Thera-spraining Psychotherapy: What it is and What it is not.

Posted by: Denise Hall on June 13, 2016 12:34 pm

This blog post is meant to unravel the puzzle that is therapy. In the past therapy was considered only for people with serious
mental health issues. Therapy has become much more accepted as a way of changing one’s life,
recovering from grief and trauma, relationship breakups and family and parenting issues. In
fact, there is evidence to suggest that it can be very beneficial in relieving depression and other
issues. It also is effective in reducing the need for pharmaceutical intervention in some
situations.

What does the therapy process look like? Contrary to what some people think, therapy is an
active process requiring work, openness and cooperation on the part of the person seeking
therapy. The therapist does not change you, they are, in effect, a facilitator of change. How
much you change (or even whether you change) is up to you.

Well what does therapy do? Therapy changes the brain as Norman Doidge the author of The
Brain That Changes Itself” aptly illustrates. Having a skilled person validating your experience,
listening with nonjudgement, and focusing on your strengths does wonders for most brains that
have a tendency to focus on the negative side of any experience and produce emotions such as
shame and guilt. Therapy can help you think differently about your situation and with
understanding comes clarity. It also helps you remember who you truly are and encourages you
to accept your strengths as well as your human flaws.

Knowing you are not alone and that someone really understands what you are going through
has immense therapeutic value. Family and friends can be supportive too but most of us would
rather not burden friends too much and usually most people just keep their feelings to
themselves.

Therapy is also preventative. It prevents and/or mitigates conditions such as high stress,
depression, anxiety, chronic pain and PTSD that left untreated can cause associated physical
conditions such as stomach ulcers, cardio/vascular events, panic attacks, isolation, suicide,
physical deterioration, musculoskeletal challenges and debilitating pain, and addiction
to opioid medication.

What therapy does not do? Most of us in our ever increasingly complex and fast-paced world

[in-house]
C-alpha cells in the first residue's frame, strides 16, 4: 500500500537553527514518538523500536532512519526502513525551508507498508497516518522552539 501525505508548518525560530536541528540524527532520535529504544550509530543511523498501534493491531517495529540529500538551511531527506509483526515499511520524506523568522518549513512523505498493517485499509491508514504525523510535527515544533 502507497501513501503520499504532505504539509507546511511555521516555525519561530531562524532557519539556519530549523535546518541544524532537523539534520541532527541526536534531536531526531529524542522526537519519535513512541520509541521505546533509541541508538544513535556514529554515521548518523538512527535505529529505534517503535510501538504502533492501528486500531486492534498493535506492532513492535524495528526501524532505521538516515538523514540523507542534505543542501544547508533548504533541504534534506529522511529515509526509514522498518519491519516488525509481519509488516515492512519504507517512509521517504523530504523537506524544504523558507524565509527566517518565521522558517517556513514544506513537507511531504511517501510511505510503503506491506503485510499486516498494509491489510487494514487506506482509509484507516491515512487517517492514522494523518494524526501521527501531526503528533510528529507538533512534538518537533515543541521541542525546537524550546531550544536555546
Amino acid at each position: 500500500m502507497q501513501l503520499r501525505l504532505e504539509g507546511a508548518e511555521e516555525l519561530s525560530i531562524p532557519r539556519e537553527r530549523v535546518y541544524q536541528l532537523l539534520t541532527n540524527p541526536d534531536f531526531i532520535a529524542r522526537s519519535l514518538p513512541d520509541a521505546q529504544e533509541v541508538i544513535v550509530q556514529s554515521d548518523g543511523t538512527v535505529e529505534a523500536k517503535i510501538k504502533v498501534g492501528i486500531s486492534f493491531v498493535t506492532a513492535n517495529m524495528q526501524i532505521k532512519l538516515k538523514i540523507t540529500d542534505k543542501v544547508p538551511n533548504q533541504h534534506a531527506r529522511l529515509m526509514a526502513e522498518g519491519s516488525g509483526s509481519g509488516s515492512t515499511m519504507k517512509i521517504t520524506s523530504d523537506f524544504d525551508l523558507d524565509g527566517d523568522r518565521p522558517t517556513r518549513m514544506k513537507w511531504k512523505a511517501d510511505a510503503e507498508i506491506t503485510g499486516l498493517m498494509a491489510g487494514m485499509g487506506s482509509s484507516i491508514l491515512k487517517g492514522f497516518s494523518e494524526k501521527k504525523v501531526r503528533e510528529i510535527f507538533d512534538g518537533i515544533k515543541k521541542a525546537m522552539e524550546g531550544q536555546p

are looking for a magic bullet or a quick solution that will alleviate or solve a difficulty. Therapy
is not a quick fix for many reasons including that situations are usually complex and accrue over
time. Healing takes time. Untangling the many factors in a situation is a process and our
defense mechanisms often get in the way. We usually need a safe place to freely explore the
landscape around issues causing frustration and pain. Many people have never had a safe place
to do this.

Another thing therapy costs money, upwards from $100.00 to $200.00 per hour. Depending on
the qualifications of the therapist. Most psychotherapists have a Master’s degree and are certified by
provincial or national bodies (for more information on practice requirements for psychotherapists
across Canada, please see https://www.ccpa-accp.ca/profession/regulation-across-canada/).
Psychologists are regulated provincially as are registered social workers. I definitely would
recommend counselling or therapy with someone who has had rigorous education, training and
supervision.

The good news is that it might not take a lot of sessions to get you feeling better about your
situation and feel like you are gaining more control over your life. For complex issues involving
trauma it can take much longer. I remember a therapist telling me that if personal growth was a
priority then I would find the money to pay for therapy. I do not see it as simple as that now
that I have been a therapist for years. Most people have competing priorities these days and
therapy is usually put on the back burner. Although it is likely to be beneficial, managing a
household, paying rent and food costs are a high priority in most everyone’s life.

Although there are some options for therapy with psychiatrists that practice therapy, employer
funded programs and government and community organizations, there are usually wait lists,
number of sessions is time-limited, and acute conditions take priority. The Globe and Mail
published an article last fall that made the case very well for government funded mental health
services accessible to everyone. Many countries do provide therapy and the cost to taxpayers is
outweighed by the reduction in cost in the general health budget and employer funded
disability plans.

A word of caution about therapy though; growing as a person can change your life priorities
and the relationships with those around you. It also can be challenging! Opening yourself up to
someone maybe for the first time is scary. We are afraid usually of being judged by others. The
evidence for addressing issues rather than suppressing them is strong. Unexpressed feelings
can manifest themselves in health conditions, chronic pain and addictions. Many people have
tried self-medicating when issues have become too much leading them into a dangerous
trajectory.

I am hoping this blog post helps you understand what therapy can do for you. Remember you
are the captain of your own life when you take part in psychotherapy. What you get out of it is
up to you and I encourage you to shop for a therapist that fits for you and that you feel safe
with. In case you would like to speak to me further about your situation, I am available for free
30-minute telephone consultations if you would like to explore it for yourself at 604-562-9130
or email [email protected].




*The views expressed by our authors are personal opinions and do not necessarily reflect the views of the CCPA

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